Once the coding of the questionnaire items has been completed and a computer data file has been created (cf. Section 4.2), the questionnaires are usually put into storage and not looked at again (except for special occasions when something needs to be double-checked). Given the general shortage of storage facilities, it is inevitable that sooner or later the questionnaire piles find their way into the trashcan, which will leave the computer file as the only record of the survey data. In order to make these records meaningful for people who have not been involved in creating it, it is worth compiling a codebook. This is intended to provide a comprehensive and comprehensible description of the dataset that is accessible to anyone who would like to use it. It usually contains
Ratings scales are undoubtedly the most popular items in research questionnaires. They require the respondent to make an evaluative judgement of the target by marking one of a series of categories organized into a scale. (Note that the term 'scale' has, unfortunately, two meanings in measurement theory one referring to a cluster of items measuring the same thing - cf. Section 2.3.2 on 'multi-item scales' - and the other, discussed in this section, referring to a measurement procedure utilizing an ordered series of response categories.) The various points on the continuum of the scale indicate different degrees of a certain category this can be of a diverse nature, ranging from various attributes (e.g., frequency or quality) to intensity (e.g., very much - not at all) and opinion (e.g., strongly agree - strongly disagree). The points on the scale are subsequently assigned successive numbers, which makes their computer coding a simple task.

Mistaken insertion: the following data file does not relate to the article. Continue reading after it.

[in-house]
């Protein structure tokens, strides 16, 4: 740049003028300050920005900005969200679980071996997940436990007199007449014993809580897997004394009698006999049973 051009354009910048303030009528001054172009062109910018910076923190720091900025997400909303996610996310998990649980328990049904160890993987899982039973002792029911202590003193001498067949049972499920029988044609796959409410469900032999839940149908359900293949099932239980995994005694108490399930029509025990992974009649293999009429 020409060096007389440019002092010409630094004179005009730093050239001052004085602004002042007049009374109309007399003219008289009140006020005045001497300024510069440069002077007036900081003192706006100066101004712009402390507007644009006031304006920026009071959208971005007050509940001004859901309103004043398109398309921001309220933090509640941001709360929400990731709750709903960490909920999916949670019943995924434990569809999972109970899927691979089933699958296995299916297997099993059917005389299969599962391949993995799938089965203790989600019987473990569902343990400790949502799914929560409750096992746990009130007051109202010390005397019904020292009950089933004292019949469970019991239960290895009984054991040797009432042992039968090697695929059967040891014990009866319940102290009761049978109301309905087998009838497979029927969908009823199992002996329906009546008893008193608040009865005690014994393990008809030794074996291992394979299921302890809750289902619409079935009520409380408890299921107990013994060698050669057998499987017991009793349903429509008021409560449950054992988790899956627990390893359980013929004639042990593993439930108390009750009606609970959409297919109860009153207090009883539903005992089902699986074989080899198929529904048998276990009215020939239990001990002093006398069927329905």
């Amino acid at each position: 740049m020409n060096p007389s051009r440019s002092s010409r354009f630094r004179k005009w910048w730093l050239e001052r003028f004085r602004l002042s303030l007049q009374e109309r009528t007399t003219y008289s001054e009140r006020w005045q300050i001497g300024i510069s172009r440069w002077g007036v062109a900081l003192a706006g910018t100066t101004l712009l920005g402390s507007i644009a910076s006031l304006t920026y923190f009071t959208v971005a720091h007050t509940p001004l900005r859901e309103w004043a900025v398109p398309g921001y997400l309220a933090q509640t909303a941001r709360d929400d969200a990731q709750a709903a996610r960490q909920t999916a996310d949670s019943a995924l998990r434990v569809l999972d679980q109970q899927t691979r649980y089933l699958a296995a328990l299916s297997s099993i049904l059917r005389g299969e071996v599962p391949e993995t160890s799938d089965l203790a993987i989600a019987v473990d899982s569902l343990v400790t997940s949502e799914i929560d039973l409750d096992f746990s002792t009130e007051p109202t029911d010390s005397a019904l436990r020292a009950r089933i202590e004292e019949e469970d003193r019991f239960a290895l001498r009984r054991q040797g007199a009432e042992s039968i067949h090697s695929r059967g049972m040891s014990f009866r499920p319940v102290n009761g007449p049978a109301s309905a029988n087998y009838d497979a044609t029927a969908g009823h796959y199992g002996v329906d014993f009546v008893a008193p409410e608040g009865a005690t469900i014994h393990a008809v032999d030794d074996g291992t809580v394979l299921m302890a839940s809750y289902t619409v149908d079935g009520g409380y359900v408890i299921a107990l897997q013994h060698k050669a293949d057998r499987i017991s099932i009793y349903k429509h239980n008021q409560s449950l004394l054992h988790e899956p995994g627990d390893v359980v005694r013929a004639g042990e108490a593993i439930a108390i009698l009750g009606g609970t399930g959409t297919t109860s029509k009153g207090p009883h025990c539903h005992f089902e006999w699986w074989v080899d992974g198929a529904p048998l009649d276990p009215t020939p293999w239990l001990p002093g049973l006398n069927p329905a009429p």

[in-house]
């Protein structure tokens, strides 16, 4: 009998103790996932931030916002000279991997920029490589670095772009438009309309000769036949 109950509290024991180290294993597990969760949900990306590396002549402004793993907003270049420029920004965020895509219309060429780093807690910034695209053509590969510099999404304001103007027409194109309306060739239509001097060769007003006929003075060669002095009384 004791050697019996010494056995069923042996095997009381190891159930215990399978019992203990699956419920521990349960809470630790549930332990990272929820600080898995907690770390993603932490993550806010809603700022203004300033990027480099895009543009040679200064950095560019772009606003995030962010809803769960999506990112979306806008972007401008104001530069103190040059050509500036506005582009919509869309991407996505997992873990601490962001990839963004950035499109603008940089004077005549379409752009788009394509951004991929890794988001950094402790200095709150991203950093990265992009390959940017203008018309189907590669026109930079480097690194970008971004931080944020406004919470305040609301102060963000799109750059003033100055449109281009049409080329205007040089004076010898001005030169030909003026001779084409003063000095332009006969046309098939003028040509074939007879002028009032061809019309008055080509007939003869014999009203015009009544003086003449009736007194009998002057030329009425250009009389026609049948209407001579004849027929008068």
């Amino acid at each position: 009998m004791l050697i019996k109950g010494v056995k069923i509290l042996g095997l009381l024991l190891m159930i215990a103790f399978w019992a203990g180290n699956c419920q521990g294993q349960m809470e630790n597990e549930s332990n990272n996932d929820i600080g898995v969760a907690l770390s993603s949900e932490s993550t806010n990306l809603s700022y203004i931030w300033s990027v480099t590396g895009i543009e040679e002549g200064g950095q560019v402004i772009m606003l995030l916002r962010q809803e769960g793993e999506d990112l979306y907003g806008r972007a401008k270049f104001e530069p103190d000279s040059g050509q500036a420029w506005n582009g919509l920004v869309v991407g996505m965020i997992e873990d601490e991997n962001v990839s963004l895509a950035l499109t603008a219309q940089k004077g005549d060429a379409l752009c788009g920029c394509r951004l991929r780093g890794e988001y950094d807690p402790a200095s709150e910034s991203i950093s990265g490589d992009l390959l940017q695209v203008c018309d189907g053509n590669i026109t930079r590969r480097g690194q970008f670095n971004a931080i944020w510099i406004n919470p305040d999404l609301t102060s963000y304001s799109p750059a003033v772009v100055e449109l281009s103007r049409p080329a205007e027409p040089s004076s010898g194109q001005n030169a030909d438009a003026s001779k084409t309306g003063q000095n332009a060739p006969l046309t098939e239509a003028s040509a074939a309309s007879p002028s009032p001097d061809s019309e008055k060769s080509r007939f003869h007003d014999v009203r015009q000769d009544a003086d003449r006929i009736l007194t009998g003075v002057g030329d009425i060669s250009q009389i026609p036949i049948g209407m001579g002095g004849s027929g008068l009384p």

This must be resisted in questionnaire design less is often more because long questionnaires can become counterproductive. How long is the optimal length It depends on how important the topic of the questionnaire is for the respondent. If we feel very strongly about something, we are usually willing to spend several hours answering questions. However, most questionnaires in the L2 field concern topics that have a low salience from the respondents' perspective, and in such cases the optimal length is rather short. Most researchers agree that anything that is more than 4-6 pages long and requires over half an hour to complete may be considered too much of an imposition. As a principle, I have always tried to stay within a 4-page limit It is remarkable how many items can be included within 4 well-designed pages and I have also found that a questionnaire of 3-4 pages does not tend to exceed the 30-minute completion limit.